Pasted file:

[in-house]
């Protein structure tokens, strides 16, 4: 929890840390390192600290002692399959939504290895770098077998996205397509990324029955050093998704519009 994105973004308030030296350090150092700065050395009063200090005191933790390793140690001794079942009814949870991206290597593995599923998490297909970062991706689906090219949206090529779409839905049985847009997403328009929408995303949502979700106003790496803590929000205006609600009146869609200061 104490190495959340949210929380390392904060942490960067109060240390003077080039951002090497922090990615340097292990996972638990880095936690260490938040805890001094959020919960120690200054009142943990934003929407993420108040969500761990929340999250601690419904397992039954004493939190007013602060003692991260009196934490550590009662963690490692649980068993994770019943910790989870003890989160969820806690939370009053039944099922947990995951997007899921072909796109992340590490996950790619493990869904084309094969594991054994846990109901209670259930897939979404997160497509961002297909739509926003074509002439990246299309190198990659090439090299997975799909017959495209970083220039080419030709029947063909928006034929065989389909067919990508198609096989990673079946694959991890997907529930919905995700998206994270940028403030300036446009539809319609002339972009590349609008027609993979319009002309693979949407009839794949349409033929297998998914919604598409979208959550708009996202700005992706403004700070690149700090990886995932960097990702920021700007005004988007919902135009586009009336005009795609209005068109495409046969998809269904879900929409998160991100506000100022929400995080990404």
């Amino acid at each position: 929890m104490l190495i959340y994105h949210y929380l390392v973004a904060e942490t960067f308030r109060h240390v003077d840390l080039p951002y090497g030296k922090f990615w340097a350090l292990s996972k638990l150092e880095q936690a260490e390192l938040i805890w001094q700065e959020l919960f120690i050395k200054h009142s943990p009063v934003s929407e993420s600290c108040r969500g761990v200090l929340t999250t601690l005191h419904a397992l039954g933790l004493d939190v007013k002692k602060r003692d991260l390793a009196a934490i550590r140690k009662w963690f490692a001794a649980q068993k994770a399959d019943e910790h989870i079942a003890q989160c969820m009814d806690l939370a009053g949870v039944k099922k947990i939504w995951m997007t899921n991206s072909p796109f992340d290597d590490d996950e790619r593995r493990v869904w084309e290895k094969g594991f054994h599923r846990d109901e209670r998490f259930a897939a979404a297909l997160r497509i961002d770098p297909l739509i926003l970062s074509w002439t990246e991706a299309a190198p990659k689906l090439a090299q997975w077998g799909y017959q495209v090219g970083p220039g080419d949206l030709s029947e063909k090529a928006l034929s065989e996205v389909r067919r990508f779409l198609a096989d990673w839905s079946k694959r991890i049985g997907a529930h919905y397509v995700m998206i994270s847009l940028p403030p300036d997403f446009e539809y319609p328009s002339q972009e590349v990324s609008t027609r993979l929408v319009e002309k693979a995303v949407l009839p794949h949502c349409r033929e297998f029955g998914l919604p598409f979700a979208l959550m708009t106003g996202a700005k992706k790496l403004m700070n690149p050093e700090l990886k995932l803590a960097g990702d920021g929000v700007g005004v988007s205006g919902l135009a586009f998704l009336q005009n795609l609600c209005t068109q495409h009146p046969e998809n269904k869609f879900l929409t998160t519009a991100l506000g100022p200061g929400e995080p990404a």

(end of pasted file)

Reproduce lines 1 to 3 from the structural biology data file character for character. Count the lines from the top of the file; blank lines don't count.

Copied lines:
[in-house]
């Protein structure tokens, strides 16, 4: 929890840390390192600290002692399959939504290895770098077998996205397509990324029955050093998704519009 994105973004308030030296350090150092700065050395009063200090005191933790390793140690001794079942009814949870991206290597593995599923998490297909970062991706689906090219949206090529779409839905049985847009997403328009929408995303949502979700106003790496803590929000205006609600009146869609200061 104490190495959340949210929380390392904060942490960067109060240390003077080039951002090497922090990615340097292990996972638990880095936690260490938040805890001094959020919960120690200054009142943990934003929407993420108040969500761990929340999250601690419904397992039954004493939190007013602060003692991260009196934490550590009662963690490692649980068993994770019943910790989870003890989160969820806690939370009053039944099922947990995951997007899921072909796109992340590490996950790619493990869904084309094969594991054994846990109901209670259930897939979404997160497509961002297909739509926003074509002439990246299309190198990659090439090299997975799909017959495209970083220039080419030709029947063909928006034929065989389909067919990508198609096989990673079946694959991890997907529930919905995700998206994270940028403030300036446009539809319609002339972009590349609008027609993979319009002309693979949407009839794949349409033929297998998914919604598409979208959550708009996202700005992706403004700070690149700090990886995932960097990702920021700007005004988007919902135009586009009336005009795609209005068109495409046969998809269904879900929409998160991100506000100022929400995080990404």
């Amino acid at each position: 929890m104490l190495i959340y994105h949210y929380l390392v973004a904060e942490t960067f308030r109060h240390v003077d840390l080039p951002y090497g030296k922090f990615w340097a350090l292990s996972k638990l150092e880095q936690a260490e390192l938040i805890w001094q700065e959020l919960f120690i050395k200054h009142s943990p009063v934003s929407e993420s600290c108040r969500g761990v200090l929340t999250t601690l005191h419904a397992l039954g933790l004493d939190v007013k002692k602060r003692d991260l390793a009196a934490i550590r140690k009662w963690f490692a001794a649980q068993k994770a399959d019943e910790h989870i079942a003890q989160c969820m009814d806690l939370a009053g949870v039944k099922k947990i939504w995951m997007t899921n991206s072909p796109f992340d290597d590490d996950e790619r593995r493990v869904w084309e290895k094969g594991f054994h599923r846990d109901e209670r998490f259930a897939a979404a297909l997160r497509i961002d770098p297909l739509i926003l970062s074509w002439t990246e991706a299309a190198p990659k689906l090439a090299q997975w077998g799909y017959q495209v090219g970083p220039g080419d949206l030709s029947e063909k090529a928006l034929s065989e996205v389909r067919r990508f779409l198609a096989d990673w839905s079946k694959r991890i049985g997907a529930h919905y397509v995700m998206i994270s847009l940028p403030p300036d997403f446009e539809y319609p328009s002339q972009e590349v990324s609008t027609r993979l929408v319009e002309k693979a995303v949407l009839p794949h949502c349409r033929e297998f029955g998914l919604p598409f979700a979208l959550m708009t106003g996202a700005k992706k790496l403004m700070n690149p050093e700090l990886k995932l803590a960097g990702d920021g929000v700007g005004v988007s205006g919902l135009a586009f998704l009336q005009n795609l609600c209005t068109q495409h009146p046969e998809n269904k869609f879900l929409t998160t519009a991100l506000g100022p200061g929400e995080p990404a």